Oscar Analysis 2014: Best Documentary
If there’s one thing in common between Best Foreign Film and Best Documentary, it’s that no matter what you’re gonna piss somebody off. That’s what happened this year when two popular documentaries didn’t get past the shortlist: Stories We Tell and Blackfish. 2013 was actually a terrific year for documentaries, but the best of the best is still underrepresented in this list of five.
Starting with the most insignificant of the five, Cutie and the Boxer follows Ushio and Noriko Shinohara, an elderly couple trying to live off of their art careers. Ushio is famous for his avant-garde pieces, while Noriko has sacrificed her own artistic ambitions to play the role of assistant to her husband. At a scant 81 minutes there isn’t much nuance to speak of, and a lot of interesting details are glossed over (Ushio’s troubles with alcohol in the past are briefly touched on, and the strained relationship with their son only gets several minutes of screentime). By the end it feels like a very slight film, and its subject matter won’t stand up against the competition.
20 Feet From Stardom, on the other hand, is the kind of fluffy doc that Academy voters adore. Director Morgan Neville puts the focus on backup singers, finding out who was singing behind classics (a highlight of the film gives the backstory on Merry Clayton’s vocals in “Gimme Shelter”) and wondering why such talented people could never break out on their own. Neville has picked a terrific topic for his documentary, and he’s lucky enough to have such charismatic personalities carry along his film while he flails from topic to topic. If Neville was able to find something to anchor his film, 20 Feet could have been much better. But it’s doesn’t matter anyways, audiences love the film, and Harvey Weinstein is putting all he can into ensuring it walks away with a trophy on Oscar night. While 20 Feet From Stardom is far from the best film in this category, its crowd-pleasing nature and heavy campaigning will probably make it win. I’m sincerely hoping that this won’t be a repeat of last year’s Searching for Sugar Man win, but the cynic in me says otherwise.
Unsurprisingly politics dominated the category this year. Rick Rowley’s Dirty Wars is the most overtly political film of the bunch, focusing on reporter Jeremy Scahill’s investigation into the US’s new methods of fighting wars. The truth is, of course, horrifying. Drone strikes and seemingly unlimited access to anywhere in the world (along with many, many other depressing revelations) show a level of unchecked power that would give anyone pause. Oddly enough, Dirty Wars is similar to 20 Feet From Stardom in that its subject matter does most of the heavy lifting. The doc’s attempt to play out like a conspiracy thriller falls flat; Scahill’s overly serious narration combined with Rowley’s attempt to make him look like a martyr don’t work well when seeing innocent people get slaughtered. Nonetheless, Scahill and Rowley are covering material that absolutely needs to be exposed to the public more. It’s a pleasant surprise that Dirty Wars was nominated at all, and even though it won’t win it should hopefully get more people watching the film.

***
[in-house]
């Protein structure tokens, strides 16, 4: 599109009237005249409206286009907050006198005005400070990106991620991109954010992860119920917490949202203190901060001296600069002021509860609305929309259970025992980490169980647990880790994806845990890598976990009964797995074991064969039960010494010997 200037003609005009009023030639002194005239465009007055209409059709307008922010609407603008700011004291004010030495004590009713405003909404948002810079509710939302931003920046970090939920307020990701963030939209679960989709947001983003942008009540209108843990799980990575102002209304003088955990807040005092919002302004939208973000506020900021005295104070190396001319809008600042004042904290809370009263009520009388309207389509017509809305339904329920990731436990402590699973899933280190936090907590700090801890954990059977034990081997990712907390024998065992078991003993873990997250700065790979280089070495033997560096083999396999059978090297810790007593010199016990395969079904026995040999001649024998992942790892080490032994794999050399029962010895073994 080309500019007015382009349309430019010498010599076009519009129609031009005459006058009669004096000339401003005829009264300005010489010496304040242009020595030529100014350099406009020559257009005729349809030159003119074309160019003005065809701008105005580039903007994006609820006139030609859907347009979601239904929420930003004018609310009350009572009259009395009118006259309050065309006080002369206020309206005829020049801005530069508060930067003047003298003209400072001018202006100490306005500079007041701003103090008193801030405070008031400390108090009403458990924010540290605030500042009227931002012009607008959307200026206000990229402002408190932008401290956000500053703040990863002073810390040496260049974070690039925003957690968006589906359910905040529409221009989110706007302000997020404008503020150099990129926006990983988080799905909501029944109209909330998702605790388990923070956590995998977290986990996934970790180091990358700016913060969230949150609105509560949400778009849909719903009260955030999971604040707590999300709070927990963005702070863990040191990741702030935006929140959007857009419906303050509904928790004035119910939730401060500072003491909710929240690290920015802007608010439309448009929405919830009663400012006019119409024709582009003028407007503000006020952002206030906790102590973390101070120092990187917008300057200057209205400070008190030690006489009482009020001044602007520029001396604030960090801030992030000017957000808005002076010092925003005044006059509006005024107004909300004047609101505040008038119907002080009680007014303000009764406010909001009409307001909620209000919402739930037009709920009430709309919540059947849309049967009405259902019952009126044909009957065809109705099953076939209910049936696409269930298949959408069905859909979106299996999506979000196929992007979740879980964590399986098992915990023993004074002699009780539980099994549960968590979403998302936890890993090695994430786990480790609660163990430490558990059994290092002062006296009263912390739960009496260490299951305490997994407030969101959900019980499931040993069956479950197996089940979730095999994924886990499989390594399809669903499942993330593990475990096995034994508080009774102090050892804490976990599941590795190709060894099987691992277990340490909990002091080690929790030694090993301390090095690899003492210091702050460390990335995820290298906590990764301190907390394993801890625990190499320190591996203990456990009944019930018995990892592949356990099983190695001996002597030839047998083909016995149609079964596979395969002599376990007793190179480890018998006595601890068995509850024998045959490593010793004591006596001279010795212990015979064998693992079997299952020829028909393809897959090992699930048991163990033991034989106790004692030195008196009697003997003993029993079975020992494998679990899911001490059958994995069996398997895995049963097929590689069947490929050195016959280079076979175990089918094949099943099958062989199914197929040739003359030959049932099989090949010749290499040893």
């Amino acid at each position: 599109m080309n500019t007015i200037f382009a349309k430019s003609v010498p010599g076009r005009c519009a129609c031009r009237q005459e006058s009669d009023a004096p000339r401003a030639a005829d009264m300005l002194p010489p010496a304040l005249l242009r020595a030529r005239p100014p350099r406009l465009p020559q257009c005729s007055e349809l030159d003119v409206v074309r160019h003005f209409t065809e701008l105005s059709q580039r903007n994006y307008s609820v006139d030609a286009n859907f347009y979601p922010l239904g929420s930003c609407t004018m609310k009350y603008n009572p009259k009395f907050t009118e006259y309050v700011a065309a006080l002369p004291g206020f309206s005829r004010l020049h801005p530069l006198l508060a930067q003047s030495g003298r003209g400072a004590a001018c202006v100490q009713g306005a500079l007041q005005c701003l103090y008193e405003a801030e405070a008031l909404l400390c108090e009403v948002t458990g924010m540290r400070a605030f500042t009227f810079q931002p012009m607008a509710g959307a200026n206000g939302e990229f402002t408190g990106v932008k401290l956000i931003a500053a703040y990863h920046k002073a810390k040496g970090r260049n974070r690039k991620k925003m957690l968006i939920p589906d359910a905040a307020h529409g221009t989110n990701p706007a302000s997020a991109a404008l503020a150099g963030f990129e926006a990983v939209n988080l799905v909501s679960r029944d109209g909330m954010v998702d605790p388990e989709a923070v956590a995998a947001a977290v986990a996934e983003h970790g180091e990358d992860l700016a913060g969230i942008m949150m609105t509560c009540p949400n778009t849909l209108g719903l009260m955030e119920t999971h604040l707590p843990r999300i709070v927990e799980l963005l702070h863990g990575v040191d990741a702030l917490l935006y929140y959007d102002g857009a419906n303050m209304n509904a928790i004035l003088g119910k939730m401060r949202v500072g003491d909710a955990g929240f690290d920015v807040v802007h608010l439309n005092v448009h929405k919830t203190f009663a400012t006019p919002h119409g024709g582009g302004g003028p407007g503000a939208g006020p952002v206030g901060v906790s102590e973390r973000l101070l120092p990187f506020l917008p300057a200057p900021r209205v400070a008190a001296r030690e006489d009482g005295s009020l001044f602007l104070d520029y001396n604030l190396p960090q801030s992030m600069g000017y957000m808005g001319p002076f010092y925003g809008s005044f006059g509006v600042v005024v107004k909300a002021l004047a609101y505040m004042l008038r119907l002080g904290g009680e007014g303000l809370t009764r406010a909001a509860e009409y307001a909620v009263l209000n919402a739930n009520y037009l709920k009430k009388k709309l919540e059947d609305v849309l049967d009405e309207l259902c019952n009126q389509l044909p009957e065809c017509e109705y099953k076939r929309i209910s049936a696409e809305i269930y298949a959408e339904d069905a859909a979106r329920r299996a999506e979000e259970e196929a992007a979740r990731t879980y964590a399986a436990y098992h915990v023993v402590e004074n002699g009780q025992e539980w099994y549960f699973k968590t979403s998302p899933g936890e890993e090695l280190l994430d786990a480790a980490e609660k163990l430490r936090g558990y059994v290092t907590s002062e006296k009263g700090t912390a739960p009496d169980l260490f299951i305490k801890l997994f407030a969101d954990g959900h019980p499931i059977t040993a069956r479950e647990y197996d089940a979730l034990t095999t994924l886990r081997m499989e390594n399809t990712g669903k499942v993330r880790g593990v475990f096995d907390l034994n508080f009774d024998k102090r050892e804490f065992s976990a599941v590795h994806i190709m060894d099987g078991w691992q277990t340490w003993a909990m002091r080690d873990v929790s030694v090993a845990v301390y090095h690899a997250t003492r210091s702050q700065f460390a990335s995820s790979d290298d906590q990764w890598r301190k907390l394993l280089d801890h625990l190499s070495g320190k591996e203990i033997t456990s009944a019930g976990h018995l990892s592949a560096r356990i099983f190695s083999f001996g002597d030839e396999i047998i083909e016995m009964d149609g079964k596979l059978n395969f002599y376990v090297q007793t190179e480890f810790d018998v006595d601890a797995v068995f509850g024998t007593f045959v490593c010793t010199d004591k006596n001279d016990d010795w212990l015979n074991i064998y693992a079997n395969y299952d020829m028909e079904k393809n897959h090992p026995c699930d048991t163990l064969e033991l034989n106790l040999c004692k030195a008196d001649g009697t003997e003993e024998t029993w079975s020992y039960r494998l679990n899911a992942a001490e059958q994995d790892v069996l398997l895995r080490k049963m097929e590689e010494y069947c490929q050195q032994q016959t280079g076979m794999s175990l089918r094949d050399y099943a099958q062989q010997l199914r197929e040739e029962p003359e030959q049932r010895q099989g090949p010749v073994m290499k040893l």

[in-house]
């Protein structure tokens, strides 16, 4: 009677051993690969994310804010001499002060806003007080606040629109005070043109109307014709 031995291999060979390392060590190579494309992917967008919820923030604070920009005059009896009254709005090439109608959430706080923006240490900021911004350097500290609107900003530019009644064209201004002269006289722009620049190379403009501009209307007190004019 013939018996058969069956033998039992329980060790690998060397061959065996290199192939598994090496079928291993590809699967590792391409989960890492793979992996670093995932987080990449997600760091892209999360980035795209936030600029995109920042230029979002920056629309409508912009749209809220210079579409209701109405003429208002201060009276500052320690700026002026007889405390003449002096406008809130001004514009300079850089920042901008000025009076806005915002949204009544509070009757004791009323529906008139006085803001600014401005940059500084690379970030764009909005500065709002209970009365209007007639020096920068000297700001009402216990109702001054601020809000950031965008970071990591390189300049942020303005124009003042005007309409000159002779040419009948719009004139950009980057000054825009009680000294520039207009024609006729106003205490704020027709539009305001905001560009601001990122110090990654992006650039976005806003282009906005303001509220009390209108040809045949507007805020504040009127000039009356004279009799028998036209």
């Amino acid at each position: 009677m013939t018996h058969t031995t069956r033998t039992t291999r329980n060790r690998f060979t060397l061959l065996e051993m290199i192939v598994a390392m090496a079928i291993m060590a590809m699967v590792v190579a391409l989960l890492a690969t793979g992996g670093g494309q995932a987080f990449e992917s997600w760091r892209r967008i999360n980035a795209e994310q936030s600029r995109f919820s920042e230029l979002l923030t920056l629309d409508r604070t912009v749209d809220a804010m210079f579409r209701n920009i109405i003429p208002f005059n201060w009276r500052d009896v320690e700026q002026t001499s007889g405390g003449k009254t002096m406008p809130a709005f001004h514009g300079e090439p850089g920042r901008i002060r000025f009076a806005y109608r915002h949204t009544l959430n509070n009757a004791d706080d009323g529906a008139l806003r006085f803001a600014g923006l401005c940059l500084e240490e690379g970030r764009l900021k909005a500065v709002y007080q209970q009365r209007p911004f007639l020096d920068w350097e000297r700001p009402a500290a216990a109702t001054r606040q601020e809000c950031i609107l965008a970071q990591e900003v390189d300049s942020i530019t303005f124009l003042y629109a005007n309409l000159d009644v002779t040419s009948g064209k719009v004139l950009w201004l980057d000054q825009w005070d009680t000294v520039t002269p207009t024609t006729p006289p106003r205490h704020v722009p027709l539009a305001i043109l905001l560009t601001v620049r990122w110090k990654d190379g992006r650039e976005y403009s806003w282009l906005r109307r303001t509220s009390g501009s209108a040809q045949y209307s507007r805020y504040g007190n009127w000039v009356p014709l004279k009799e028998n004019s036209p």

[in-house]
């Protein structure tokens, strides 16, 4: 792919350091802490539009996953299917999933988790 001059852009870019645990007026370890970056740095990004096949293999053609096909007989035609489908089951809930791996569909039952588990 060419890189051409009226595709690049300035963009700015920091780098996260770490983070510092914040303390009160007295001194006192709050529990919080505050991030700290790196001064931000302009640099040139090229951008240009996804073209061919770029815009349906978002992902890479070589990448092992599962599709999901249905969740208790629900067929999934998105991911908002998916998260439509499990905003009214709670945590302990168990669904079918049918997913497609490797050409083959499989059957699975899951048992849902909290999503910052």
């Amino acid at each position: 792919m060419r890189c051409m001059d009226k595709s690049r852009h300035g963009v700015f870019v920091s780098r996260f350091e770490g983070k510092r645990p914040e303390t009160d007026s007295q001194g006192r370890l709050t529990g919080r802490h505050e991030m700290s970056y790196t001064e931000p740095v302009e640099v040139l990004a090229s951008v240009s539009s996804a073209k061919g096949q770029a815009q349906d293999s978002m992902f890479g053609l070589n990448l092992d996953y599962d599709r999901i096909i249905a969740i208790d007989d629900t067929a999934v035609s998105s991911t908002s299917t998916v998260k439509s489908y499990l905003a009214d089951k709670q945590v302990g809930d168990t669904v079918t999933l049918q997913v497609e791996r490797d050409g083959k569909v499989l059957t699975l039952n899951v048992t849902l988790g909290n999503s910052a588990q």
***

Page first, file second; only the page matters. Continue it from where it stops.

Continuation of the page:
When it comes to the battle for the overall best documentary in the group, it boils down to two films: The Act of Killing and The Square. The Square could provide a pleasant upset on March 2nd, as its immediacy and relevance may appeal to voters. The Act of Killing has been a critical darling ever since it premiered on the festival circuit in 2012, with its mortifying look at a country proud of the genocide it committed decades ago. Personally speaking, it’s no contest. As terrific as The Square is at showing the highs and lows of Egypt’s revolution in real-time, it’s still a film in progress (it was re-edited between its Sundance premiere and official release to include more recent developments). The Act of Killing is a documentary that will be referred to years from now as one of the major films in the format. Whether or not director Joshua Oppenheimer deserves mention alongside names like the Maysles, Wiseman, Herzog or Morris (the latter two love the film, and put their names on it as executive producers) remains to be seen, but he’s made a film that can easily be put next to those directors’ strongest works.
Like I said at the beginning, 2013 has been a terrific year for docs, so choosing only one that should have been nominated is quite tough. While I disagree with the consensus on Blackfish, I enjoyed Stories We Tell. My personal pick for best documentary last year would be Leviathan, but I’m not thick enough to expect AMPAS to ever nominate something that borders on avant-garde so much. My pick for what should have been nominated goes to Let The Fire Burn, Jason Osder’s terrific film about the tragic battle between a group of radicals and a city government at its wits end. It’s a balanced look at a messy situation, showing how failure from both sides led to devastation. The fact that Osder effortlessly shows all sides of the story through nothing but archival footage makes his film all the more impressive.